Self-tuning of inhibition by endocannabinoids shapes spike-time precision in CA1 pyramidal neurons.
Dubruc F., Dupret D., Caillard O.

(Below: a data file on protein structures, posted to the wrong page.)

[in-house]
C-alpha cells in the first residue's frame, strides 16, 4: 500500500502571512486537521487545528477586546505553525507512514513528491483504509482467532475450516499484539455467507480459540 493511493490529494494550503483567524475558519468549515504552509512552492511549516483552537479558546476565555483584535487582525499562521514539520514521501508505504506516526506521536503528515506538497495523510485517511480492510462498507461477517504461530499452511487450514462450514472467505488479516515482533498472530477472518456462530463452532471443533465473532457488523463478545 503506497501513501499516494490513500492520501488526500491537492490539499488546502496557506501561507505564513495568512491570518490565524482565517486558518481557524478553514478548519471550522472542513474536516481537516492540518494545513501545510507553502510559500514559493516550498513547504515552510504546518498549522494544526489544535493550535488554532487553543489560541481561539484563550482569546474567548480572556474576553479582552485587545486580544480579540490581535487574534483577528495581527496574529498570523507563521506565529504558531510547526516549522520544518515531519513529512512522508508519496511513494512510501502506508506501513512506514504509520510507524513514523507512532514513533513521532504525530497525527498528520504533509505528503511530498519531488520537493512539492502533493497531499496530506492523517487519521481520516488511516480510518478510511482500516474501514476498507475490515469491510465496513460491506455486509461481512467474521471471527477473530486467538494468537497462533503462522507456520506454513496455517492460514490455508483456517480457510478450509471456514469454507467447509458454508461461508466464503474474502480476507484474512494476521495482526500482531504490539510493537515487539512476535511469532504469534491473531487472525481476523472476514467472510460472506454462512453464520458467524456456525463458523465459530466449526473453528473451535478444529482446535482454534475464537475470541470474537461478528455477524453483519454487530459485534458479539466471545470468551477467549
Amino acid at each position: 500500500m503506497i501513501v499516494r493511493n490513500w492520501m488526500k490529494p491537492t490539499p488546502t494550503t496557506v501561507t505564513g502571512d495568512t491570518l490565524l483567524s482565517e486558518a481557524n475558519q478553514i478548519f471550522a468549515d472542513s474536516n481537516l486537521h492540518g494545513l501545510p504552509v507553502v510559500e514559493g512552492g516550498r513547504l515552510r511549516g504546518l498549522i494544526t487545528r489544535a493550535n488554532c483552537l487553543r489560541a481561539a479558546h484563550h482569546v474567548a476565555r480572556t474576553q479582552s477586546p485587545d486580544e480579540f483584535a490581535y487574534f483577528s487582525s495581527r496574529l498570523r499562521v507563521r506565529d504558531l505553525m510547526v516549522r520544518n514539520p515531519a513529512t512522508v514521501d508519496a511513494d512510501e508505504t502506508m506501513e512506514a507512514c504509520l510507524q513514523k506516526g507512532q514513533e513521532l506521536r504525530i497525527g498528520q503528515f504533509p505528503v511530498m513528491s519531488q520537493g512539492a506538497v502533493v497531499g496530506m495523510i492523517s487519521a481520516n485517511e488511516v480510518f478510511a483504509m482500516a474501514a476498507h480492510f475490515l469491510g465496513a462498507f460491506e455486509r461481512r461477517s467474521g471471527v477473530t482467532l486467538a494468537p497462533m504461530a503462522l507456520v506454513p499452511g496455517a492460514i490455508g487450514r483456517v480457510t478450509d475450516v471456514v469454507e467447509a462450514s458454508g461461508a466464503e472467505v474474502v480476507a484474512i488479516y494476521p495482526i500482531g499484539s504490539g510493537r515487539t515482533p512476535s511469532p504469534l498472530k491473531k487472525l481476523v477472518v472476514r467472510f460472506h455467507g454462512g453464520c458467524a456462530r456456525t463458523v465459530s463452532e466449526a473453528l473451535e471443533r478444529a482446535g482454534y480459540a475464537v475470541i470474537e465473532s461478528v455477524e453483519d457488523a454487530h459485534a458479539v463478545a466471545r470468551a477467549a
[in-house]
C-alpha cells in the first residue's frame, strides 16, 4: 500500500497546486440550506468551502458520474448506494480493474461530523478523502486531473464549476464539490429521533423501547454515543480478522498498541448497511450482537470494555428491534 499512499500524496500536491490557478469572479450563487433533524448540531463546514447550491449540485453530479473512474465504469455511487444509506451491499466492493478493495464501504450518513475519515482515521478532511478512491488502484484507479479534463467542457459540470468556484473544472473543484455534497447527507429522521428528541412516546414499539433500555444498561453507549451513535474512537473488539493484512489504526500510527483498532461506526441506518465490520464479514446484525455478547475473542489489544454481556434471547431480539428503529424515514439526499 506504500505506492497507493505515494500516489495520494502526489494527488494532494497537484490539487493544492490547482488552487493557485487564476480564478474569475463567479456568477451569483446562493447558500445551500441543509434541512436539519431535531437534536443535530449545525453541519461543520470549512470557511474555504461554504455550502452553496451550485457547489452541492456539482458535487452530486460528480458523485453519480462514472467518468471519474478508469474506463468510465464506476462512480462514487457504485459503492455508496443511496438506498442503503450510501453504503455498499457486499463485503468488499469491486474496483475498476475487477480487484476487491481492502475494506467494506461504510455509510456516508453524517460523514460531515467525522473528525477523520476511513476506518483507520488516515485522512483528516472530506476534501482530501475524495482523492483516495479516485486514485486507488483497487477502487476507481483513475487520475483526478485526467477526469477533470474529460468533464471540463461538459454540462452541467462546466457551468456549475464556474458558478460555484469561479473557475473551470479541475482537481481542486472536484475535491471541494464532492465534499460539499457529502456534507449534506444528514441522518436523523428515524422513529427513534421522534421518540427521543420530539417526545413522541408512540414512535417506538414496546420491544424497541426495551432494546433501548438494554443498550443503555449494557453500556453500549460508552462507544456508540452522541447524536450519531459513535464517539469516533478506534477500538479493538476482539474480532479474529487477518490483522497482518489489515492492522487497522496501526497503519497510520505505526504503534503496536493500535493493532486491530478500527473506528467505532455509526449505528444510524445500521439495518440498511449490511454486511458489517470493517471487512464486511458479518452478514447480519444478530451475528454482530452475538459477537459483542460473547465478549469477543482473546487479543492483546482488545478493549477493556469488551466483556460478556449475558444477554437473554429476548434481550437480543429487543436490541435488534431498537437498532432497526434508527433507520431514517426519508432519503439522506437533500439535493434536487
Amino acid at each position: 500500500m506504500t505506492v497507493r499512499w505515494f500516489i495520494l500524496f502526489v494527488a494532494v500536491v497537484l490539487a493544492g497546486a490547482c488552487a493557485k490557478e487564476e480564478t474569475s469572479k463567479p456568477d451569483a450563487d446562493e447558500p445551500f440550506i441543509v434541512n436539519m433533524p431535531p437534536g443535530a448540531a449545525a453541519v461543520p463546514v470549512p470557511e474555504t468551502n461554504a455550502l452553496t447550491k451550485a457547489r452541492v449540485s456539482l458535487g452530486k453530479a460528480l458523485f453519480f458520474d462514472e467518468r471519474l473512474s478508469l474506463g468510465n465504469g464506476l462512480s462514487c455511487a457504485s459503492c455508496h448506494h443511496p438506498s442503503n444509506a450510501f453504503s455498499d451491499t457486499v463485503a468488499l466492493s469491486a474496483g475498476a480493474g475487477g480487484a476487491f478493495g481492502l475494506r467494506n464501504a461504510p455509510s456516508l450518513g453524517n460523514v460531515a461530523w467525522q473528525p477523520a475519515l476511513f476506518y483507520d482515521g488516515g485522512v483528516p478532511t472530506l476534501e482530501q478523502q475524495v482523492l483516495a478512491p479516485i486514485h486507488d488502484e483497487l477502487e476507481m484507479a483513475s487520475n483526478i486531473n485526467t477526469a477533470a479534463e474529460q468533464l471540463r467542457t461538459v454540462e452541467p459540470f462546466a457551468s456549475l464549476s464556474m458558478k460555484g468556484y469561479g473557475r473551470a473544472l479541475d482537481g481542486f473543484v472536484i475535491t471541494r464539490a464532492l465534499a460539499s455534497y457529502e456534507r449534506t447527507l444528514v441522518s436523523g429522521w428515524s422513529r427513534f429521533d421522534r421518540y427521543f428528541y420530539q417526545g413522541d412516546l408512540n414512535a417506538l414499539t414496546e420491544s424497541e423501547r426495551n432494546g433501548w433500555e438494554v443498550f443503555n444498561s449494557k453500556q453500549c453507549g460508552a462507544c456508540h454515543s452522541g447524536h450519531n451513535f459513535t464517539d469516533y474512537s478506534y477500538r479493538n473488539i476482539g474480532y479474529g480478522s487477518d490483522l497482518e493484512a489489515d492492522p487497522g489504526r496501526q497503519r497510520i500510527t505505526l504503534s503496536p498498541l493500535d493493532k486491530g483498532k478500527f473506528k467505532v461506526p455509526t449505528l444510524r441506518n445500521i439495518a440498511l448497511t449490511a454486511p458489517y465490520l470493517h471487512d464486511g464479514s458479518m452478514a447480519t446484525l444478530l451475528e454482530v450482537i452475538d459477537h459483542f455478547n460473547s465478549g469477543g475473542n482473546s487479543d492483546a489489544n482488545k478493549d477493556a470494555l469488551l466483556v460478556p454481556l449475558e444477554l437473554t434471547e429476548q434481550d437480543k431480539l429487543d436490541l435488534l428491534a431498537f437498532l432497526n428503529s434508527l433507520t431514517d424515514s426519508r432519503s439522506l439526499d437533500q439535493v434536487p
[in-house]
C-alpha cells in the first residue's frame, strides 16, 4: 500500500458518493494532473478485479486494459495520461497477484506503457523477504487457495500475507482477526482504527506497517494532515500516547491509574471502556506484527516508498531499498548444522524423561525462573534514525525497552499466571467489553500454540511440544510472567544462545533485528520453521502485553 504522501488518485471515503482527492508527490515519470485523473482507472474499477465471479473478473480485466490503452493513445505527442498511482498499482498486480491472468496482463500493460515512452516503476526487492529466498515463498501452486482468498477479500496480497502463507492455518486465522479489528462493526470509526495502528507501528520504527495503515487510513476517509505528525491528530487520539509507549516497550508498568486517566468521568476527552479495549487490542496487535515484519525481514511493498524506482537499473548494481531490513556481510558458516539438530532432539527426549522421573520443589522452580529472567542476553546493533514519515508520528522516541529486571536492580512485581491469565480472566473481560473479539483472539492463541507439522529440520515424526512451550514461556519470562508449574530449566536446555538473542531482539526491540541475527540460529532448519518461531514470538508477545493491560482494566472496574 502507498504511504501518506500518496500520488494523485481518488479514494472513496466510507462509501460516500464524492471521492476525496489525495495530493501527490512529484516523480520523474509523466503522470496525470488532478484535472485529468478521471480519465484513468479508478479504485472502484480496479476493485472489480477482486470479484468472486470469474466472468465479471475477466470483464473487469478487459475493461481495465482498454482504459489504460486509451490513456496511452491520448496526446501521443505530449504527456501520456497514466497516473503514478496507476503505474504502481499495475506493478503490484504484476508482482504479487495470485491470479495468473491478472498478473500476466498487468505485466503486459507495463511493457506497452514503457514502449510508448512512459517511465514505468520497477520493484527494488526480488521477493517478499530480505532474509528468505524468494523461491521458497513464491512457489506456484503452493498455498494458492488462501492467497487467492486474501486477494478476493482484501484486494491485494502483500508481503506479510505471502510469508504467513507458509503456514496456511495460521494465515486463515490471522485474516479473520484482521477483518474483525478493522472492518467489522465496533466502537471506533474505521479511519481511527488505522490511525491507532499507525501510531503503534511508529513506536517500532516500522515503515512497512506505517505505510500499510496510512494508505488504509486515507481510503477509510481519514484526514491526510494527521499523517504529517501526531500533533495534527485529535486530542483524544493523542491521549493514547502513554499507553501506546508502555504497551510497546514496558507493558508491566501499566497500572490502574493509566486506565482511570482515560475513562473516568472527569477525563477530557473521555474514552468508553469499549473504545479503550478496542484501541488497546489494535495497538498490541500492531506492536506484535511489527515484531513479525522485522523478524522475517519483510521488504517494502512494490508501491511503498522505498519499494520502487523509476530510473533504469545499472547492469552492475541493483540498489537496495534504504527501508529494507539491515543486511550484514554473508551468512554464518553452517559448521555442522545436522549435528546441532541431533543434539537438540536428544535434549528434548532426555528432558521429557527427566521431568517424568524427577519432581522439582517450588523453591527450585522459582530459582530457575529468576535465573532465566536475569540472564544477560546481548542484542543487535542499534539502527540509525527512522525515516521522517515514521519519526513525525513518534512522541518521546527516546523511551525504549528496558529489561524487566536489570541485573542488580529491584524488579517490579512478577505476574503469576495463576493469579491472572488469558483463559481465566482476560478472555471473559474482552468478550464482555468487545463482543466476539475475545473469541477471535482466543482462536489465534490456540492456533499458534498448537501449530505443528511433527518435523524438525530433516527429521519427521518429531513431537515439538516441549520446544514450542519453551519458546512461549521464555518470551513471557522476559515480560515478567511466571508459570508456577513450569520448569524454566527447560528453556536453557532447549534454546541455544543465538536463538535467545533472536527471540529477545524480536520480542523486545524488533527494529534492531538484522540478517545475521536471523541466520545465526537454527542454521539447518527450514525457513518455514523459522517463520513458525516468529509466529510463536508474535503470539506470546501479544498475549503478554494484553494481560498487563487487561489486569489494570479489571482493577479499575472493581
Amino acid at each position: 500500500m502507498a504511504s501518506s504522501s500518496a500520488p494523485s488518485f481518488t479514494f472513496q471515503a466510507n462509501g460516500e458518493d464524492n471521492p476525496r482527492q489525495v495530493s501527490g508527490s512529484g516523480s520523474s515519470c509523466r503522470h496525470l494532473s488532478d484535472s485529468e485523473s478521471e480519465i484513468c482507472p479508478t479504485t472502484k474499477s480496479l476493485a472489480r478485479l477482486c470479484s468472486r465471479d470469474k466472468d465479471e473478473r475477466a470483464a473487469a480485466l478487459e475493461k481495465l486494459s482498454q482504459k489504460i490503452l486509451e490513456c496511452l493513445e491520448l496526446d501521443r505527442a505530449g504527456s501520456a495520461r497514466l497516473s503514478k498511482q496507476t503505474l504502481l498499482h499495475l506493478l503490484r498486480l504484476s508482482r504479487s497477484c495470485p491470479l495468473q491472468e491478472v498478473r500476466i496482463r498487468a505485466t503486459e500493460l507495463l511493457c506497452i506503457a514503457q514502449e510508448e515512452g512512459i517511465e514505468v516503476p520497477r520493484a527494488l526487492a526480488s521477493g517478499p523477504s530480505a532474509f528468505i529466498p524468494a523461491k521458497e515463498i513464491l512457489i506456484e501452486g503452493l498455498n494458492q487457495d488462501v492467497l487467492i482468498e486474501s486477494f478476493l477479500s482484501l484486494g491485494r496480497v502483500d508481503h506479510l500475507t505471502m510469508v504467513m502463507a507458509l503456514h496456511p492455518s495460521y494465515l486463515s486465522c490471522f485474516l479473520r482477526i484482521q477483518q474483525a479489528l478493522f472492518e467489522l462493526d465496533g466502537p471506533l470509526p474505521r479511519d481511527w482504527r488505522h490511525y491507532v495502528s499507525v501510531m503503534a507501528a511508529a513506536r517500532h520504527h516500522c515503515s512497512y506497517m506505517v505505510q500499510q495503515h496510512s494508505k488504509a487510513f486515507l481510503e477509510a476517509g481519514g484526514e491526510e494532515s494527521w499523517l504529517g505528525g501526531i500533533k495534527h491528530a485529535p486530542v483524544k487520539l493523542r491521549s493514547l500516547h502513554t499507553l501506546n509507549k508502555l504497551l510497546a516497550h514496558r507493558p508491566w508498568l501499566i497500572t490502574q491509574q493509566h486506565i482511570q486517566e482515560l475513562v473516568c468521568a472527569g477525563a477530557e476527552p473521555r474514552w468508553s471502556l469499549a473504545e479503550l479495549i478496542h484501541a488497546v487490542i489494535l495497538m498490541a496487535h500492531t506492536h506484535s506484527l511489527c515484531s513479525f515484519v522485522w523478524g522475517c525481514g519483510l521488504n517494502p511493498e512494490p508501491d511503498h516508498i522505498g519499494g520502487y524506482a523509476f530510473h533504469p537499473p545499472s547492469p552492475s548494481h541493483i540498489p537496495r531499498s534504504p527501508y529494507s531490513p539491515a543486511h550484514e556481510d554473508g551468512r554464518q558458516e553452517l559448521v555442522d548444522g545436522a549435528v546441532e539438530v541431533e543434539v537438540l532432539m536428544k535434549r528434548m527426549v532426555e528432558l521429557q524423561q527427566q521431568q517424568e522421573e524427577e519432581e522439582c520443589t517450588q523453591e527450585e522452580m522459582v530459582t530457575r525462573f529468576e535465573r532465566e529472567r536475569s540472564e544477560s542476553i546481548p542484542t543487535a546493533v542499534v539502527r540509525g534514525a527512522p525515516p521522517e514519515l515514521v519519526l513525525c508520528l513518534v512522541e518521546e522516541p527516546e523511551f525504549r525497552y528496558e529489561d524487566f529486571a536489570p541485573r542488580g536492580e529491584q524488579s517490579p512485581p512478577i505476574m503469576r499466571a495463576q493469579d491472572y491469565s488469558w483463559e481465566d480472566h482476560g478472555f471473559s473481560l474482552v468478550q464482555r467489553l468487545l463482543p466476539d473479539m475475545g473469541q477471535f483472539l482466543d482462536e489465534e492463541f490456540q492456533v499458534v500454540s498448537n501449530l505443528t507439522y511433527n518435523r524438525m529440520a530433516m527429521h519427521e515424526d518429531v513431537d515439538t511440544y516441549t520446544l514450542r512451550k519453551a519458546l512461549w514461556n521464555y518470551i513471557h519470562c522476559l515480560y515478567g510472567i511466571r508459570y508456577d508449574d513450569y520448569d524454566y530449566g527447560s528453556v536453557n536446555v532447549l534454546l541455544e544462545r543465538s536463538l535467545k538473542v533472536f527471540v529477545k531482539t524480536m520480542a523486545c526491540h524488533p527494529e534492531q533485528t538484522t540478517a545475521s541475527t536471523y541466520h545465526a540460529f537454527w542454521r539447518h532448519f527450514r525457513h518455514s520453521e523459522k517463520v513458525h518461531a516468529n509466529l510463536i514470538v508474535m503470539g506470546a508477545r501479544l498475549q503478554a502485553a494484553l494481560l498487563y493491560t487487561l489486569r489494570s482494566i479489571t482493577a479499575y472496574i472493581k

In the hippocampus, activity-dependent changes of synaptic transmission and spike-timing coordination are thought to mediate information processing for the purpose of memory formation. Here, we investigated the self-tuning of intrinsic excitability and spiking reliability by CA1 hippocampal pyramidal cells via changes of their GABAergic inhibitory inputs and endocannabinoid (eCB) signaling. Firing patterns of CA1 place cells, when replayed in vitro, induced an eCB-dependent transient reduction of spontaneous GABAergic activity, sharing the main features of depolarization-induced suppression of inhibition (DSI), and conditioned a transient improvement of spike-time precision during consecutive burst discharges. When evaluating the consequences of DSI on excitatory postsynaptic potential (EPSP)-spike coupling, we found that transient reductions of uncorrelated (spontaneous) or correlated (feedforward) inhibition improved EPSP-spike coupling probability. The relationship between EPSP-spike-timing reliability and inhibition was, however, more complex: transient reduction of correlated (feedforward) inhibition disrupted or improved spike-timing reliability according to the initial spike-coupling probability. Thus eCB-mediated tuning of pyramidal cell spike-time precision is governed not only by the initial level of global inhibition, but also by the ratio between spontaneous and feedforward GABAergic activities. These results reveal that eCB-mediated self-tuning of spike timing by the discharge of pyramidal cells can constitute an important contribution to place-cell assemblies and memory formation in the hippocampus.